Clerys closure left a bitter taste but new era beckons
Former workers reached settlement with Natrium that cleared way for development
Clerys is to be redeveloped. Photograph: Dara Mac Dónaill / The Irish Times
Clerys workers portest at the abrupt closure of the department store. Photograph: Eric Luke/The Irish Times
Natrium, a joint venture between businesswoman Deirdre Foley’s investment firm D2 Private and UK-based fund Cheyne Capital Management, bought Clerys and made 460 staff redundant.
When Clerys closed its doors for the last time in 2015, it was under controversial circumstances. It wasn’t the sale of the 162-year-old retailer and its subsequent closure that was the issue, but the manner in which it was conducted: abruptly, late on a Friday evening, with no notice for the 460 people employed at the store.
Natrium, a joint venture between businesswoman Deirdre Foley’s investment firm D2 Private and UK-based fund Cheyne Capital Management, had bought the department store from US group Gordon Brothers, and the chain of events involved in the change of ownership resulted in the sudden loss of 460 jobs – 130 of which were employed directly by the retailer, with the remaining 330 at concessions within the store.
Since then, speculation about the building’s future has continued. Among the potential suitors touted for the site were furniture giant Ikea, Debenhams and US property fund Thor Equities. There was talk of an Apple Store, and US-founded co-working company WeWork were also rumoured to be eyeing the site.
Before the sale to Natrium, Clerys had already had a tough few years. Bought by US group Gordon Brothers from receivers in 2012, the retailer had continued to lose money, and its new owners put the company back on the market in January, 2015.
The sale to Natrium took place on June 12th; hours later, there was an application before the High Court to appoint liquidators to the company that operated Clerys, OCS Operations. Staff were told at 6pm on the Friday that the store would be closing immediately, and statutory redundancy was all that was on offer.
That left the State on the hook for redundancy payments – a bill that amounted to €2.5 million.
It marked the start of a public relations disaster for Foley and Natrium. Protests from former staff members kept the pressure on, and public scrutiny remained high. Charges were filed against Ms Foley and OCS Operations but ultimately struck out on grounds the prosecution had failed to comply with an order for disclosure.
In 2016, Dublin City Council granted permission for the development of a mixed-use scheme on the site – a boutique hotel, offices, retail space and leisure facilities. Objections were filed with An Bord Pleanála, and later withdrawn.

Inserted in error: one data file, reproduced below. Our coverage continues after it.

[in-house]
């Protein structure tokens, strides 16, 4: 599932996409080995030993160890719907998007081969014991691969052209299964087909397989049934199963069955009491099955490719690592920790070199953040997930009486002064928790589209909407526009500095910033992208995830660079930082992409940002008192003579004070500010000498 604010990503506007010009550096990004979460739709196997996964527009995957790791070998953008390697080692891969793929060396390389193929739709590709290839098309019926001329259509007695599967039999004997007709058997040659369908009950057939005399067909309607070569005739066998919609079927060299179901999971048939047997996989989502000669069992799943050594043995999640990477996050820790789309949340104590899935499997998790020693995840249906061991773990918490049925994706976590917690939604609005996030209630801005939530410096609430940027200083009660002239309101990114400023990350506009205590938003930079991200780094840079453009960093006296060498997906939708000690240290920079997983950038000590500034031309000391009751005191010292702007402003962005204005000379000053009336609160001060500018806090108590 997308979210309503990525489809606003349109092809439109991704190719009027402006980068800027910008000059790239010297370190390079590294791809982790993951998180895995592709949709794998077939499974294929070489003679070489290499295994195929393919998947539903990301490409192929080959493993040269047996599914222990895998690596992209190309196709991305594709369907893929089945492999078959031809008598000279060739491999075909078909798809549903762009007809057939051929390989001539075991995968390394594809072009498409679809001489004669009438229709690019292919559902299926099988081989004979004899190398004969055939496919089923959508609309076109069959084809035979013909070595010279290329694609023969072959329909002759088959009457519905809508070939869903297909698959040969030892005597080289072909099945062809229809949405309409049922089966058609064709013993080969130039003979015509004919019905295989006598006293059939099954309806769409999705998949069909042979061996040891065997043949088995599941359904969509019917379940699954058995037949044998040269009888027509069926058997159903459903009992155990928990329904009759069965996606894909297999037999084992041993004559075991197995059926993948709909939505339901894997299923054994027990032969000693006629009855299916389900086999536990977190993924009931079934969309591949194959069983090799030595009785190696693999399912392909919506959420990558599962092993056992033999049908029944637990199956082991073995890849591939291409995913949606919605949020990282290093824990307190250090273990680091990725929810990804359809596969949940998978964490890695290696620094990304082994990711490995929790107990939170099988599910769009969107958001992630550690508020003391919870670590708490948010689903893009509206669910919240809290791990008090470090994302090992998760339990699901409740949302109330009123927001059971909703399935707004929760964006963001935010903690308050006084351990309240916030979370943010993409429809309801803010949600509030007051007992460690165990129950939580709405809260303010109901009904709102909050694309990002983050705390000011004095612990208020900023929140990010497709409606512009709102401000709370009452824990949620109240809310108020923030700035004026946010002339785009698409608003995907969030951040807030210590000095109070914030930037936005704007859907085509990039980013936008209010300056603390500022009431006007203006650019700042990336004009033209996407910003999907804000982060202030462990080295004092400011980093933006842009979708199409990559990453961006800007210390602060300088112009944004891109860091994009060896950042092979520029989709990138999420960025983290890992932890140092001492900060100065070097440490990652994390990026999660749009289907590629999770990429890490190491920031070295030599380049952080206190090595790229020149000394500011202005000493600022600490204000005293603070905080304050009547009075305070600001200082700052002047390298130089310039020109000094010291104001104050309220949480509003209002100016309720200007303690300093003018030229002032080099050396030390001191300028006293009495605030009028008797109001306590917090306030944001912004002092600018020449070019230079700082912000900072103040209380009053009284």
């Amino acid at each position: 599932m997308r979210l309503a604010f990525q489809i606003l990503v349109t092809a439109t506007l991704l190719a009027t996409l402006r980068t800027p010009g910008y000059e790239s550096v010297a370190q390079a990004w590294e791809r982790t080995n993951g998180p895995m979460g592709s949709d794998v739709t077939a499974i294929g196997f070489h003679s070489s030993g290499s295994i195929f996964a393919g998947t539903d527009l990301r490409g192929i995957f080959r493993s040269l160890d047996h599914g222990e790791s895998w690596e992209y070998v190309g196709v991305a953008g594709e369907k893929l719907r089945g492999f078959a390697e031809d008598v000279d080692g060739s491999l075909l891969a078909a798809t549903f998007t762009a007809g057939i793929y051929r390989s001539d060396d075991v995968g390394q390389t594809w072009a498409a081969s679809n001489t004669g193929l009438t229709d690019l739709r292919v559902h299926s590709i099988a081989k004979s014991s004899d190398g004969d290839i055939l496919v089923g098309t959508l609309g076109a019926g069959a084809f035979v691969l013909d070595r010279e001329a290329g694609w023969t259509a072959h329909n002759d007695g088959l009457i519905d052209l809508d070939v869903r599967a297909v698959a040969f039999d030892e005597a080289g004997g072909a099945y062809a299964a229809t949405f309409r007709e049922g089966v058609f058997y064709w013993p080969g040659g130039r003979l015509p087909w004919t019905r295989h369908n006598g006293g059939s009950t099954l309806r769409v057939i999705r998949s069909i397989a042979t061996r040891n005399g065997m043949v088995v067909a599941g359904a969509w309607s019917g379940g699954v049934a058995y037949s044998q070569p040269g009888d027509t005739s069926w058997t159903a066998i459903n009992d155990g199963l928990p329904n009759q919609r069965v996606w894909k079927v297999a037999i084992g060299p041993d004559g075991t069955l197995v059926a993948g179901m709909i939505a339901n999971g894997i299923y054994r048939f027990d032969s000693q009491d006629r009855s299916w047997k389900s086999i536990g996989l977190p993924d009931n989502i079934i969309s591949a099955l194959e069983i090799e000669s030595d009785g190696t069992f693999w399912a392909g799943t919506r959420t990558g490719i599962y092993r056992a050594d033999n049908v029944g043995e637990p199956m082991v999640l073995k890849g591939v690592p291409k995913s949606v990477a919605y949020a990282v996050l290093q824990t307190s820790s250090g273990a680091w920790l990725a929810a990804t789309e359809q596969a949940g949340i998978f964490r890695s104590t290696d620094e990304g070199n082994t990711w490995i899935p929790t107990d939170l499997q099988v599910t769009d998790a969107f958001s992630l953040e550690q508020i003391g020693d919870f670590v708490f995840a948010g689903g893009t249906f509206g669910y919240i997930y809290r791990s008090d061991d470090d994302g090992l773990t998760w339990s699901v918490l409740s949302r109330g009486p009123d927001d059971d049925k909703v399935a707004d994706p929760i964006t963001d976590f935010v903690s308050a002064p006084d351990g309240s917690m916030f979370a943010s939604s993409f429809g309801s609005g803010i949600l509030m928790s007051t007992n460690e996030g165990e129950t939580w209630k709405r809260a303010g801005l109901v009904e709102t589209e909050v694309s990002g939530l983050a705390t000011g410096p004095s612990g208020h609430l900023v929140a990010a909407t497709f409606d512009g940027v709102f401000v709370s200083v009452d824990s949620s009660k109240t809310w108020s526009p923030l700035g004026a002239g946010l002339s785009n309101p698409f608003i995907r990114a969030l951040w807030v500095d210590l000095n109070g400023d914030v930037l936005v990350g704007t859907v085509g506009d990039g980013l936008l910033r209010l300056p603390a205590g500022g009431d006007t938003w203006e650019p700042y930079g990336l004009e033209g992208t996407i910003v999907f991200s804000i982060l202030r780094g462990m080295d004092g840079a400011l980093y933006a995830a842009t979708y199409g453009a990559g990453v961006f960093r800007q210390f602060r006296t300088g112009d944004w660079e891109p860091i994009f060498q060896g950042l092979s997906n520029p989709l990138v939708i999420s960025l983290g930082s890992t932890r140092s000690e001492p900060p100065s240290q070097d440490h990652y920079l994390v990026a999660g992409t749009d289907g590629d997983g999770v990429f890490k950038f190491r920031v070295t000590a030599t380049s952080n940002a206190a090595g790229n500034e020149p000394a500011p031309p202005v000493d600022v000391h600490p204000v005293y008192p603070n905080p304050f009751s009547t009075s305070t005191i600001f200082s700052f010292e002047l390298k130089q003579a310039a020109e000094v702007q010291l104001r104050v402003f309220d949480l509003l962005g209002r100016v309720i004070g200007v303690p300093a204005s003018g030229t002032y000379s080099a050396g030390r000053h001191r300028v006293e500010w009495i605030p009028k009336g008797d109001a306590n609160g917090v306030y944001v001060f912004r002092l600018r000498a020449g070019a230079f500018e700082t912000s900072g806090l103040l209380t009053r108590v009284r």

This week it seems the building has finally changed hands. The new owners: a three member consortium that includes Rockerfeller Group-owned Europa Capital and Oakmount, a property company of Paddy McKillen jnr and his Press-Up Entertainment partner Matt Ryan. The third member is Core Capital, a family office for private investors.
Once it is completed, the building will have a panoramic rooftop restaurant, retail units on the lower ground, ground and first floors, dining and drinking facilities on the ground level, and almost 90,000sq ft of office space.
The final asking price is reported to be about €63 million, above the €61 million at which it had been marketed. Natrium director Deirdre Foley has a 20 per cent cent stake in the project.
It’s not clear how much she stands to make from the sale but Natrium paid €29 milion for Clerys in 2015.
Things have changed since Natrium took ownership of the O’Connell Street building. Dublin’s commercial property market has become even more competitive, and crucially, the site was granted planning permission. Development was held up by objections to An Bord Pleanála by Siptu, the union that had represented the 130 workers, who had yet to meet Foley almost two years after they had been unceremoniously shown the door.
In March, 2017, Siptu announced that workers had reached a settlement with Natrium that cleared the way for the development. Details weren’t released, but the union said it involved a “substantial” goodwill payment to the 130 staff, and an agreement on future employment at the redeveloped building.
The news of the sale means the latter part of that deal may finally be delivered and opens the way for a new chapter for the famous building. Will it be enough to remove the negative image of the deal?
Siptu and the Justice for Clerys Workers Campaign said on Friday that the reported new owners of the iconic department store must adhere to an agreement with the union, local community groups and city councillors concerning the development of the site.
“The agreement includes clauses concerning the employment of former Clerys workers, local training and employment programmes as well as measures to ensure the safeguarding and development of the cultural and historical importance of the site.”
“The entire Clerys debacle has left a bitter taste in many people’s mouths,” said Dublin City councillor Ciaran Cuffe, while also welcoming the news of the sale, which he hopes will lead to jobs and training for locals, and start the regeneration of the street, which he said has too many vacant retail units and sites.
Among those is the former Carlton Cinema site on the opposite side of the road, which has been vacant since 1994. There were concerns that Clerys would meet the same fate, adding to the problems of the area.
But with contracts said to be signed, it looks like the building may be reopening its doors, albeit in a different form.
“Retail is the perfect use. We need more on our capital street. The proposed hotel could also be a positive,” Mr Cuffe said. “We desperately need new life on the street.”